shall be issued by the Burgess, who in his
discretion may fix the amount, subject to
the limitations, hereinabove stated, and all
such license fees, except annual. as here-
inabove set forth, shail be payable in ad-
vance; provided, however, that all enter-
tainments and theatrical performances, as
well as lectures and concerts, and all oth-
er entertainments for the benefit of char-
ity and charitable and educational insti-
tutions are exempt from the operation of
this ordinance. . v ¥
Section Nine. Every proprietor, ‘man-
ager, tenant, person, partnership, corpora-
tion or association conducting a place of
amusement in any building or room, in-
cluding the class enumerated in Sections
ne and Two, shall emply at his own cost
and charge at least one suitable person,
who shall be commissioned by the Burgess
as a special police, whose duty it shall be
to preserve order in such place or places
during all performances, and it shall be
the duty of such officer to make ipforma-
tion and proceed against every person dis-
turbing any such performance or gather-
ing, as provided by law; provided further
that upon failure to appoint and employ
such special policeman, the Burgess may
direct any regular police officer of said
Borough to perform the duties, herein-
above designated, to be performed by such
special policeman, in which event said
proprietor, manager, tenant, person, part-
nership, corporation or association shall
pay to the Burgess for the use of said
Jorongh the reasonable costs of such serv-
Section Ten. Any person or persons,
company, association, co-partnership,
troupe or corporation neglecting or refus--
ing to pay the license fee as prescribed in
any of the foregoing Sections of this or-
dinance, shall, upon conviction before the
Burgess or any Justice of the Peace in and
for the County of Centre, be fined double
the amount of the maximum fee for such
license, in addition to the costs, and upomr
default in payment of same, such person
or persons shall be committed to the
County Jail for a time equal to one day
for every dollar of fine and costs; provid-
ed further, however, that said Burgess or
Justice of the Peace may at his discretion
collect said fine and costs as other debts
of like amount are collected.
Section Eleven. The Fire and Police
Committee appointed by Council, and its
successors in office, are hereby authorized,
empowered and directed to suppress and
restrain, the exhibition within the Borough
limits of all theatrical, operatic or other
performance, lectures or entertainments,
and all carnivals, parades and exhibitions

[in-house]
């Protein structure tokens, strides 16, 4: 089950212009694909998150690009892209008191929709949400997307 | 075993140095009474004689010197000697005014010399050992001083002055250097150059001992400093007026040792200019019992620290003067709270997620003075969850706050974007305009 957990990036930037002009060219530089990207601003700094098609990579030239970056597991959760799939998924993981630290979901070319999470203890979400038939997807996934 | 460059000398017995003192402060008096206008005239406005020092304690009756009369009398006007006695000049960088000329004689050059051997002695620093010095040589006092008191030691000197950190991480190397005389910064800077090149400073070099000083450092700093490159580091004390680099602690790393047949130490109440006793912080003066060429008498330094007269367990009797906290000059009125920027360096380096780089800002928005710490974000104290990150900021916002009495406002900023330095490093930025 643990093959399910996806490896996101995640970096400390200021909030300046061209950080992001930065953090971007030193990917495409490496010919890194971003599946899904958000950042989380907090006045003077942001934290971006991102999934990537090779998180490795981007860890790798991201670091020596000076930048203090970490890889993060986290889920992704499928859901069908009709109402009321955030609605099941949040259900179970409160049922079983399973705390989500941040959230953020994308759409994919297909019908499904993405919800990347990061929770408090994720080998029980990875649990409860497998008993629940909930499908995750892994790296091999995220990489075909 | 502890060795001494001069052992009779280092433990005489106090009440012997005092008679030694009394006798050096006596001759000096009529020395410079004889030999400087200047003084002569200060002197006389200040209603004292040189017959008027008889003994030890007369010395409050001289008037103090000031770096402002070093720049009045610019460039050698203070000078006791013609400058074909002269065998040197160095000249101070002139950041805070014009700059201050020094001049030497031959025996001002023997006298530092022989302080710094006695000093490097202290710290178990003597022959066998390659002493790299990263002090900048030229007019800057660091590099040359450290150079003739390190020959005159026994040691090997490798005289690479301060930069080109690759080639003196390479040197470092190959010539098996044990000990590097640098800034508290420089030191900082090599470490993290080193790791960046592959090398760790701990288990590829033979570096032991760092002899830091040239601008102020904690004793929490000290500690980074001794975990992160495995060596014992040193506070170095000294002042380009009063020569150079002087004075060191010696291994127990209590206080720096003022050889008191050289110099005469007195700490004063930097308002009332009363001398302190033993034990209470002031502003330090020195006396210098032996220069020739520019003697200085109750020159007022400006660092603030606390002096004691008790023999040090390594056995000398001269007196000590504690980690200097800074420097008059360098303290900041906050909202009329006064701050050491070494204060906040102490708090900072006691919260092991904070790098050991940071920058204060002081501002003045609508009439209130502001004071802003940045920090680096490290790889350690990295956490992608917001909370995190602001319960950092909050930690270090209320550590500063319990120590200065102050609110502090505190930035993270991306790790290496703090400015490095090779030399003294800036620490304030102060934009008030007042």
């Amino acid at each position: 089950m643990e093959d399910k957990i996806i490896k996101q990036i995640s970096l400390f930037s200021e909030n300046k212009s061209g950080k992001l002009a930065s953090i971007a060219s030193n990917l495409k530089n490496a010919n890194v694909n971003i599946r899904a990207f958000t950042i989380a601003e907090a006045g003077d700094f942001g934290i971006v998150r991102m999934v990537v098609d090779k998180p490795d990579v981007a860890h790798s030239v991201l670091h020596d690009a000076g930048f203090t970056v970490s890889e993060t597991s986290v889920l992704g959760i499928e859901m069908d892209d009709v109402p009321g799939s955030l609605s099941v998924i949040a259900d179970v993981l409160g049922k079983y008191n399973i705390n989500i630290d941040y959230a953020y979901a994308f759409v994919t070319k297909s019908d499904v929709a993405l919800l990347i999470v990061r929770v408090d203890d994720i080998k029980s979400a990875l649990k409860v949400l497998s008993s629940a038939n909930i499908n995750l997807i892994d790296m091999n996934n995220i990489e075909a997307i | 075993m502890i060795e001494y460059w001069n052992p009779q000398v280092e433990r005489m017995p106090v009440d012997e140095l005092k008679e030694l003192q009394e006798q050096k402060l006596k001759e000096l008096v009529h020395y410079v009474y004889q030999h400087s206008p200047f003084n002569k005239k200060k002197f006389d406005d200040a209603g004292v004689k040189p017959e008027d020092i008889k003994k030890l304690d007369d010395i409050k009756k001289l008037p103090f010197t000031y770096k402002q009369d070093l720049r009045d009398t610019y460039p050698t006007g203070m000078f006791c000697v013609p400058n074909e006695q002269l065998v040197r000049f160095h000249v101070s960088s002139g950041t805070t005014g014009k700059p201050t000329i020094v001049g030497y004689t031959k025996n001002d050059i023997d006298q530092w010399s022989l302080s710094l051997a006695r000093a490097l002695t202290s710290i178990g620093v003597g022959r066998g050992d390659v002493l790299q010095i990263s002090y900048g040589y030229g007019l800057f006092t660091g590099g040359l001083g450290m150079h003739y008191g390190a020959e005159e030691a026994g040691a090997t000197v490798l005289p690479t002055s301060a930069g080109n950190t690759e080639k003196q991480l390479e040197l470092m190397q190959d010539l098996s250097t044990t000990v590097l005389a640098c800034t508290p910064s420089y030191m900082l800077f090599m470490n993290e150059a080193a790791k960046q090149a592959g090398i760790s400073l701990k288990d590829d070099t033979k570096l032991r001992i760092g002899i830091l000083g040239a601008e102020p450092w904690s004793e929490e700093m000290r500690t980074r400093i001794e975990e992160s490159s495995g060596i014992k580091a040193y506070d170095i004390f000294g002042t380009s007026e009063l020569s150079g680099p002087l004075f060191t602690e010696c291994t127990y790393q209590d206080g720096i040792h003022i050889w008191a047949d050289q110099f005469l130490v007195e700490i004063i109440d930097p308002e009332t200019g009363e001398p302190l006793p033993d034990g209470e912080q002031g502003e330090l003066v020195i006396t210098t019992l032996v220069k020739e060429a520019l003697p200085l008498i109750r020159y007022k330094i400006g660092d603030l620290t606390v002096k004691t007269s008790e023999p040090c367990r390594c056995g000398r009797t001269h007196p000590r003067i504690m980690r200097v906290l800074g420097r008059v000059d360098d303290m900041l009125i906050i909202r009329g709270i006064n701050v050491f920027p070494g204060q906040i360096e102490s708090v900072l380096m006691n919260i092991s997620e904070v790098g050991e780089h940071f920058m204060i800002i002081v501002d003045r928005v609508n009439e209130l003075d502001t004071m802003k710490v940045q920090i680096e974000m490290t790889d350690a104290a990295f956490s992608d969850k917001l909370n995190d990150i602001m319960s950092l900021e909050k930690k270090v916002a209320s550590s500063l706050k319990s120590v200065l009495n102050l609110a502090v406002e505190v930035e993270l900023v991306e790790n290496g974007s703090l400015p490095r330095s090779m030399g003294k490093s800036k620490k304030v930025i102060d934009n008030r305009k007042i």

of any kind whatsoever, whether upon the
streets, on lots, or in buildings, which in
the judgment of a majority of said Com-
mittee are against public morals, or in vi-
olation of any statute law; and in addi-
tion to the penalty or fine, hereinafter pro-
vided, are hereby authorized to institute
before a Justice of the Peace of said Bor-
ough, or in a Court of record in said
County, such proceedings, civil or crim-
inal, in the name of the Commonwealth or
of said Borough against any person or per-
sons, or corporation, violating the provis-
ions of this Section.
Section Twelve. Any person or persons,
company, association, co-partnership,
i troupe or corporation receiving notice
writing from the Fire and Police Commit-
tee of the violation of Section Eleven of
this ordinance, and who fails to immedi-
ately suppress any exhibition against pub-
lic morals or in violation of any Statute
law, as in said Section set forth, shail upon
conviction before the Burgess or any Jus-
tice of the Peace in and for the County of
: Centre for a violation of said Section, other
i than that provided by statute, pay a fine
| of not less than TWENTY-FIVE DOL-
LARS, nor more than ONE HUNDRED
{ DOLLARS and costs of prosecution, im
the discretion of the said Burgess or Jus-
tice, and in default of said fine and costs,
such person or persons, company, associa-
tion, co-partnership or troupe shall be
committed to the County Jail for a period
equal to one day for every dollar of fine
and costs imposed ; provided, however, that
sail Burgess or Justice of the Peace may
at his discretion collect said fine and costs
as other debts of like amount are collect-
Ordained and Enacted into an Ordinance
this 17th day of August, A. D., 1925.
President of Council
Secretary of Council.
And Now, October 19, 1925, the above
ordinance returned to the Town Council
of the Borough of Bellefonte with the veto
message of the Burgess on September 3,
1925, and this day, by a two-third vote of
the membership of the said Town Coun-
cil, the foregoing Ordinance was duly
passed over said veto.
Certified from the minutes of a meetin,
of said Town Council held October 19, 1925.
Secretary of Town Council of the
Borough of Bellefonte.